Clutch’s deep thoughts thread...

Tex68w

Beach Bum
If that is in fact the case for his absence then I get it and I can relate. In my earlier life I was younger (20's), single, and made a crap ton more money than I currently do. I had the ability to build vehicles without worrying what it cost and taking 2-5 weeks to go wherever seemed cool at the moment was a rather easy task. We took my built JKU Rubicon to the Winter Olympics in 2010 from Austin, spent a week getting up there, spent another 10 days there in Vancouver/Whistler and then continued on further into BC and eventually covered the entire west coast on the way back. Nearly six weeks and tons of money spent later and it is still one of my favorite trips of all time. Road trips from Austin to Toronto and all over the western states were a common occurrence, but back then I had no idea what an "overlander" was and I was certainly not attempting to be something of the sort or keep up with others doing the same. I didn't even read blogs or follow travel write-ups on the forums back then. All I cared about was having a cool 4x4 vehicle that would take me where I wanted to go and get me back home again.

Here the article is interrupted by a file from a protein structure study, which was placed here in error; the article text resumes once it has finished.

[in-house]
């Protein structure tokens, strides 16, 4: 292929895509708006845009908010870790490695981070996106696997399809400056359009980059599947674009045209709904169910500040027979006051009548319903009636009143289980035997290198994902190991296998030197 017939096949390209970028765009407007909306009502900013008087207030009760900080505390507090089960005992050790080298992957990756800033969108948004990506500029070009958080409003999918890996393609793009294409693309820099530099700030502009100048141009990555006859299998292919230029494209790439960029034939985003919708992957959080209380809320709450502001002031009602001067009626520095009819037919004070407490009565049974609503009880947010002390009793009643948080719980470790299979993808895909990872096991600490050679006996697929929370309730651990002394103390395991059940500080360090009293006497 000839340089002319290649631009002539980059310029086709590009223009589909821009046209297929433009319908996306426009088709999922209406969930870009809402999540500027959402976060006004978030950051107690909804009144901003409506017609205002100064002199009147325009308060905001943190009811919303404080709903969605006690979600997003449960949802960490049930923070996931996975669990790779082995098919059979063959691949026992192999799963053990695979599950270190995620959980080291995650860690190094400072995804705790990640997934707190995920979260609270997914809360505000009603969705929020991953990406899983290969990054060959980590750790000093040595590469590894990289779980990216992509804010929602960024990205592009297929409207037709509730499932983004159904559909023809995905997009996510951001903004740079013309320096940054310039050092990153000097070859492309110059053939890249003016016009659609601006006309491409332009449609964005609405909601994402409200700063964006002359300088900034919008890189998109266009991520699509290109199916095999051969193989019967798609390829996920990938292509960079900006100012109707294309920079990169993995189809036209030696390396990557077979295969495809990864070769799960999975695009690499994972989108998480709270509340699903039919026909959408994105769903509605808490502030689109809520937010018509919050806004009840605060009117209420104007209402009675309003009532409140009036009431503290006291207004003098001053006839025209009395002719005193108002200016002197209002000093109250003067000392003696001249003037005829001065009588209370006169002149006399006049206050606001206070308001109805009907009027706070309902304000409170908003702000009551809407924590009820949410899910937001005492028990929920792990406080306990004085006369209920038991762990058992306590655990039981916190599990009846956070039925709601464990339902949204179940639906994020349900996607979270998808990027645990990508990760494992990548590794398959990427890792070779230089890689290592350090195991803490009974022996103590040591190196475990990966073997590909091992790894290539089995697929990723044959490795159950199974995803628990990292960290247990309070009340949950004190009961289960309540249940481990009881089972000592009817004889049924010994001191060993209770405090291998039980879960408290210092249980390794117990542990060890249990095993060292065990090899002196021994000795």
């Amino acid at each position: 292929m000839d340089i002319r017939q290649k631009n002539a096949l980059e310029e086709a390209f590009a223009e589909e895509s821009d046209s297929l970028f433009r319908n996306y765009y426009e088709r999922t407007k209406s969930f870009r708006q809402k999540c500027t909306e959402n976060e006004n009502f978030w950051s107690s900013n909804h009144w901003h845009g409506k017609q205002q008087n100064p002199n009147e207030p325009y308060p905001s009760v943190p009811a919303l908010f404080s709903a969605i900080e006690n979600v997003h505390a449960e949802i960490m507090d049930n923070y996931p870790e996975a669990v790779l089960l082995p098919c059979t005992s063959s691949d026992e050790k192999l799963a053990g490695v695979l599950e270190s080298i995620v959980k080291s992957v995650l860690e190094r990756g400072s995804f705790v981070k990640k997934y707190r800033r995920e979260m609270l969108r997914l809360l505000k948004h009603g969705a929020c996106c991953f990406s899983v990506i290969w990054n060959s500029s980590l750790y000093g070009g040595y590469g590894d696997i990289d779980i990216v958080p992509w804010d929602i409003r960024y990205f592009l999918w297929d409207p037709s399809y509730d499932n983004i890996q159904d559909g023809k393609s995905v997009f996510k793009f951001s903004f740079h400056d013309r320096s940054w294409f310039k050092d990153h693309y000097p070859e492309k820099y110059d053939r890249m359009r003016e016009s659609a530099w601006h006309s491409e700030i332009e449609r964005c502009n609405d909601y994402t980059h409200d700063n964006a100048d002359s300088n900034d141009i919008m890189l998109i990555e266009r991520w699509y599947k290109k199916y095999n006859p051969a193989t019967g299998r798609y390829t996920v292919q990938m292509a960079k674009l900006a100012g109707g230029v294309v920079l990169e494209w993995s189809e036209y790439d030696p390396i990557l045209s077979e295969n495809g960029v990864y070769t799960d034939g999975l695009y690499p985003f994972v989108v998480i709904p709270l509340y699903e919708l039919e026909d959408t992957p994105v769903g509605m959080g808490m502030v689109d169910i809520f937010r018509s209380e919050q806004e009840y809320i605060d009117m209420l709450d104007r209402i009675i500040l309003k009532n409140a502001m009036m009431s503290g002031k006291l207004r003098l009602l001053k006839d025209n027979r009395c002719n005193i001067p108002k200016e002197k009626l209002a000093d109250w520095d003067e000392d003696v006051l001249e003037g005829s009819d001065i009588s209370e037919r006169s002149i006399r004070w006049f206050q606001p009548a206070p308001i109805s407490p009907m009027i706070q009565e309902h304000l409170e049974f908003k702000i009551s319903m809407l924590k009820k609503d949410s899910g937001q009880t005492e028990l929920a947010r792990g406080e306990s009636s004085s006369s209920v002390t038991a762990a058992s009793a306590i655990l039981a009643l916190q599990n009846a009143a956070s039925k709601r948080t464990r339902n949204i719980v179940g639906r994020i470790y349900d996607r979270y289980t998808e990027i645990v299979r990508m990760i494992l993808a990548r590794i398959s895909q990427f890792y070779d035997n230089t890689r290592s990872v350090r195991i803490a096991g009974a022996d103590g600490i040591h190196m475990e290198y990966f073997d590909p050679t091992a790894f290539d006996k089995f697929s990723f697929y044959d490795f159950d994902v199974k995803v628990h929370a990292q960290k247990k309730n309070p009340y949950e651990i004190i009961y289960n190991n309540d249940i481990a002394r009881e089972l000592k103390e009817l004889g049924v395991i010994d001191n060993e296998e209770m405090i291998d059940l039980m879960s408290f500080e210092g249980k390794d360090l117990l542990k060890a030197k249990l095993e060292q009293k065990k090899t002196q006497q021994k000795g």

Now I look at the Overland Expo and other events like it and I see that the average vehicles on display there have well over $100K invested (some north of $1MIL or more) to essentially spend a weekend in a National Park while they take heavily edited photos, fly their drones for the perfect video clip and cook elaborate meals on their skottles for the gram. I'll admit that the whole movement/hobby has lost its appeal and I no longer care to build like I once did, now I just want my vehicles to fit my needs and still be daily livable and reliable. Don't get me wrong, I appreciate a portable fridge, quality lift kits and auxiliary lights and even some of the habitat systems made for our vehicles. Reading build threads is somewhat therapeutic and entertaining at once and it is also why I tend to do them for my own vehicles as well. The skottle is one of my guiltiest pleasures that I hate to even admit to owning because of what it represents lol. The funny thing is that I might actually use it at home more than I do when on the road.